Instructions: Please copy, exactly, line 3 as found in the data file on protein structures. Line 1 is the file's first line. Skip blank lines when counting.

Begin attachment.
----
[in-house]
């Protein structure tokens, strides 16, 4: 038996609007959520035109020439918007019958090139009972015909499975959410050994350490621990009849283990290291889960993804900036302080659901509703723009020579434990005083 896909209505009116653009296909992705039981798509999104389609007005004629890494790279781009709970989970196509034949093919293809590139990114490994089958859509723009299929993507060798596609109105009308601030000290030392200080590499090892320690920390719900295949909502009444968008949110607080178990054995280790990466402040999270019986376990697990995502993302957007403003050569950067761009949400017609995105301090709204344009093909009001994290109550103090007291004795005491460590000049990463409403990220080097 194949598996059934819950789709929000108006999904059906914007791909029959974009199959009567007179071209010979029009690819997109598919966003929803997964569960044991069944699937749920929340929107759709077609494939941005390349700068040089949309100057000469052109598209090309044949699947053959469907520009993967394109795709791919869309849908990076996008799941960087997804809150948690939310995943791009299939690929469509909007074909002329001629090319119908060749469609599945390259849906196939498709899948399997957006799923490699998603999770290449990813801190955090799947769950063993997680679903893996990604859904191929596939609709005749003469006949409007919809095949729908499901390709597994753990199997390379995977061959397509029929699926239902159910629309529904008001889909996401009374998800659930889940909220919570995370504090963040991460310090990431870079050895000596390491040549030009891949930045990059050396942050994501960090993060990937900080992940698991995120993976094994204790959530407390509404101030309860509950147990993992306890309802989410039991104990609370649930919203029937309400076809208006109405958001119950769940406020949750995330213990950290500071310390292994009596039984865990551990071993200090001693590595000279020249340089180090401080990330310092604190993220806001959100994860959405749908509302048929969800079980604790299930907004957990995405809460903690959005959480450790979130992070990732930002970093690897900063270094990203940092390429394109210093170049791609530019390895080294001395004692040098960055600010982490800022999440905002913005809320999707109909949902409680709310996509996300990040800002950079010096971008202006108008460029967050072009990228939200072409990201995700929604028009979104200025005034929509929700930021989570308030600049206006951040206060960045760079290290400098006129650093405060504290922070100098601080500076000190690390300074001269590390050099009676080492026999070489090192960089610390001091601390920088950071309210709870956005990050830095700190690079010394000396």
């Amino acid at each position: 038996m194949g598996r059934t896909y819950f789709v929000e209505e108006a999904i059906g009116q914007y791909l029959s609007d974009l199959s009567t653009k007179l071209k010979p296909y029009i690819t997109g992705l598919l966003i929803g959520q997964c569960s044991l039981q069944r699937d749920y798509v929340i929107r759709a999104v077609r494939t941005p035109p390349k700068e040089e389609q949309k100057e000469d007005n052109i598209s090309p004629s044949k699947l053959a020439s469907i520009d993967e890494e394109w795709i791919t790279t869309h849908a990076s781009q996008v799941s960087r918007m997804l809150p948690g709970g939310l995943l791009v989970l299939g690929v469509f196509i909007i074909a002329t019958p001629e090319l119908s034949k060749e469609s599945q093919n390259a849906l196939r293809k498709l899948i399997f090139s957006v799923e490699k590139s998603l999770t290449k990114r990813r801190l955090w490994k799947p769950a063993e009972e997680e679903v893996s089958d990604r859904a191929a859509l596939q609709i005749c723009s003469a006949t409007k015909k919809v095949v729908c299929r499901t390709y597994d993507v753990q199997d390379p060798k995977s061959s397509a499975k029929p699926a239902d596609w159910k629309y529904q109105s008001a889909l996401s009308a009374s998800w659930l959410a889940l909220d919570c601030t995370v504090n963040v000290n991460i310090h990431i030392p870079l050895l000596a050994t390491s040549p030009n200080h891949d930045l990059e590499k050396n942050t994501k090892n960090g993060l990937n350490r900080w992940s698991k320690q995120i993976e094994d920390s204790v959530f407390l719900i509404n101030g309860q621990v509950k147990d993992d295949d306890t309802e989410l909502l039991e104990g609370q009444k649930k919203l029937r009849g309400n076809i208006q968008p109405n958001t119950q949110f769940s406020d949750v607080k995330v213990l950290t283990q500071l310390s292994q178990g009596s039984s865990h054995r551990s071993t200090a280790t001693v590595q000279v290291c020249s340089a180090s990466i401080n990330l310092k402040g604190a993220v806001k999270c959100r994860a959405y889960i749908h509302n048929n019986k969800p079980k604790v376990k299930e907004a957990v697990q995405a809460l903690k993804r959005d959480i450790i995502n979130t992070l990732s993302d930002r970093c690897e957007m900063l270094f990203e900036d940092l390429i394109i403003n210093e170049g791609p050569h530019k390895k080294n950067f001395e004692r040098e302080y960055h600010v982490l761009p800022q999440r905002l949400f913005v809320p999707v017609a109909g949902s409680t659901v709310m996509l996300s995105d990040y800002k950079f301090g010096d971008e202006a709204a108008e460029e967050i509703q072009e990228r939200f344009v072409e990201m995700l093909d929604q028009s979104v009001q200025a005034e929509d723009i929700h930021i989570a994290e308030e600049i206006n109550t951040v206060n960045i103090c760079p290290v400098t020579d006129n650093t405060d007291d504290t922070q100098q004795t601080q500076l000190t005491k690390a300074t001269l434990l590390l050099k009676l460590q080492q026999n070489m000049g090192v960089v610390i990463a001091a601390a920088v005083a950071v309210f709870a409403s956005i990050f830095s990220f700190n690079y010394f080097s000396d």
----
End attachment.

């Amino acid at each position: 038996m194949g598996r059934t896909y819950f789709v929000e209505e108006a999904i059906g009116q914007y791909l029959s609007d974009l199959s009567t653009k007179l071209k010979p296909y029009i690819t997109g992705l598919l966003i929803g959520q997964c569960s044991l039981q069944r699937d749920y798509v929340i929107r759709a999104v077609r494939t941005p035109p390349k700068e040089e389609q949309k100057e000469d007005n052109i598209s090309p004629s044949k699947l053959a020439s469907i520009d993967e890494e394109w795709i791919t790279t869309h849908a990076s781009q996008v799941s960087r918007m997804l809150p948690g709970g939310l995943l791009v989970l299939g690929v469509f196509i909007i074909a002329t019958p001629e090319l119908s034949k060749e469609s599945q093919n390259a849906l196939r293809k498709l899948i399997f090139s957006v799923e490699k590139s998603l999770t290449k990114r990813r801190l955090w490994k799947p769950a063993e009972e997680e679903v893996s089958d990604r859904a191929a859509l596939q609709i005749c723009s003469a006949t409007k015909k919809v095949v729908c299929r499901t390709y597994d993507v753990q199997d390379p060798k995977s061959s397509a499975k029929p699926a239902d596609w159910k629309y529904q109105s008001a889909l996401s009308a009374s998800w659930l959410a889940l909220d919570c601030t995370v504090n963040v000290n991460i310090h990431i030392p870079l050895l000596a050994t390491s040549p030009n200080h891949d930045l990059e590499k050396n942050t994501k090892n960090g993060l990937n350490r900080w992940s698991k320690q995120i993976e094994d920390s204790v959530f407390l719900i509404n101030g309860q621990v509950k147990d993992d295949d306890t309802e989410l909502l039991e104990g609370q009444k649930k919203l029937r009849g309400n076809i208006q968008p109405n958001t119950q949110f769940s406020d949750v607080k995330v213990l950290t283990q500071l310390s292994q178990g009596s039984s865990h054995r551990s071993t200090a280790t001693v590595q000279v290291c020249s340089a180090s990466i401080n990330l310092k402040g604190a993220v806001k999270c959100r994860a959405y889960i749908h509302n048929n019986k969800p079980k604790v376990k299930e907004a957990v697990q995405a809460l903690k993804r959005d959480i450790i995502n979130t992070l990732s993302d930002r970093c690897e957007m900063l270094f990203e900036d940092l390429i394109i403003n210093e170049g791609p050569h530019k390895k080294n950067f001395e004692r040098e302080y960055h600010v982490l761009p800022q999440r905002l949400f913005v809320p999707v017609a109909g949902s409680t659901v709310m996509l996300s995105d990040y800002k950079f301090g010096d971008e202006a709204a108008e460029e967050i509703q072009e990228r939200f344009v072409e990201m995700l093909d929604q028009s979104v009001q200025a005034e929509d723009i929700h930021i989570a994290e308030e600049i206006n109550t951040v206060n960045i103090c760079p290290v400098t020579d006129n650093t405060d007291d504290t922070q100098q004795t601080q500076l000190t005491k690390a300074t001269l434990l590390l050099k009676l460590q080492q026999n070489m000049g090192v960089v610390i990463a001091a601390a920088v005083a950071v309210f709870a409403s956005i990050f830095s990220f700190n690079y010394f080097s000396d």